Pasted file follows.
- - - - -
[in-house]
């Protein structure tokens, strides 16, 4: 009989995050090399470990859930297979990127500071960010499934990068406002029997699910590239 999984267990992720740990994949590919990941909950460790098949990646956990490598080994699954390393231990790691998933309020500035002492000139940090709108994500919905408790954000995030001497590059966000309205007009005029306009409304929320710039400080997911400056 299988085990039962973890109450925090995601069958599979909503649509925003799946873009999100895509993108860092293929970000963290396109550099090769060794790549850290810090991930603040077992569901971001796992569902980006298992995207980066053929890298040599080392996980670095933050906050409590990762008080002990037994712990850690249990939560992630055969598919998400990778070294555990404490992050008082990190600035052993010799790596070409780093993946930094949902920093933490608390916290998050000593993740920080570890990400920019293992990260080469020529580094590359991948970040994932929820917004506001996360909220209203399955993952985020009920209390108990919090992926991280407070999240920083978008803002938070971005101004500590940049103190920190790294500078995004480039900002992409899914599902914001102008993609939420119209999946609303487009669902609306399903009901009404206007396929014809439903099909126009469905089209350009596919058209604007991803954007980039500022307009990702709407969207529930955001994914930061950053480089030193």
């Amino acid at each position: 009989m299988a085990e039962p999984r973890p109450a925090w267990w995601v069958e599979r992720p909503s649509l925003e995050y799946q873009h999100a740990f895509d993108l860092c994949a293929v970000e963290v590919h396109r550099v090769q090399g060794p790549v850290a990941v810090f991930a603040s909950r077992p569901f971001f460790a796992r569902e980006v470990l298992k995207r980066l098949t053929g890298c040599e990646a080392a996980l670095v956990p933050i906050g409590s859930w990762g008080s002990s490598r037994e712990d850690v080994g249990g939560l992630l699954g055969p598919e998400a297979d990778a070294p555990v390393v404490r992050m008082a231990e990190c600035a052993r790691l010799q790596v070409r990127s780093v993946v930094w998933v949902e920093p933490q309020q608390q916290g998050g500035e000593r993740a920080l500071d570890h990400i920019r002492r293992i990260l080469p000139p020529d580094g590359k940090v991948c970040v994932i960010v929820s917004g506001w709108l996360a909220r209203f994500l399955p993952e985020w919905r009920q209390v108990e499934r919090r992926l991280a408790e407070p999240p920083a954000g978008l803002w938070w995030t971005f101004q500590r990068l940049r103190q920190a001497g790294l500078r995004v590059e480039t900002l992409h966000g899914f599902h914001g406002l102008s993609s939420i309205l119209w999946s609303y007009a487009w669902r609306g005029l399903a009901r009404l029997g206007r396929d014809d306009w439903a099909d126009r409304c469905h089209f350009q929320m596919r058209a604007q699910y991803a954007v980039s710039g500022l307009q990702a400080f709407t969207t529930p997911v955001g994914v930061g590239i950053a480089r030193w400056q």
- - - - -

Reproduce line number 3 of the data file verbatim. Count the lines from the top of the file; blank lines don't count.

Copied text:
């Amino acid at each position: 009989m299988a085990e039962p999984r973890p109450a925090w267990w995601v069958e599979r992720p909503s649509l925003e995050y799946q873009h999100a740990f895509d993108l860092c994949a293929v970000e963290v590919h396109r550099v090769q090399g060794p790549v850290a990941v810090f991930a603040s909950r077992p569901f971001f460790a796992r569902e980006v470990l298992k995207r980066l098949t053929g890298c040599e990646a080392a996980l670095v956990p933050i906050g409590s859930w990762g008080s002990s490598r037994e712990d850690v080994g249990g939560l992630l699954g055969p598919e998400a297979d990778a070294p555990v390393v404490r992050m008082a231990e990190c600035a052993r790691l010799q790596v070409r990127s780093v993946v930094w998933v949902e920093p933490q309020q608390q916290g998050g500035e000593r993740a920080l500071d570890h990400i920019r002492r293992i990260l080469p000139p020529d580094g590359k940090v991948c970040v994932i960010v929820s917004g506001w709108l996360a909220r209203f994500l399955p993952e985020w919905r009920q209390v108990e499934r919090r992926l991280a408790e407070p999240p920083a954000g978008l803002w938070w995030t971005f101004q500590r990068l940049r103190q920190a001497g790294l500078r995004v590059e480039t900002l992409h966000g899914f599902h914001g406002l102008s993609s939420i309205l119209w999946s609303y007009a487009w669902r609306g005029l399903a009901r009404l029997g206007r396929d014809d306009w439903a099909d126009r409304c469905h089209f350009q929320m596919r058209a604007q699910y991803a954007v980039s710039g500022l307009q990702a400080f709407t969207t529930p997911v955001g994914v930061g590239i950053a480089r030193w400056q």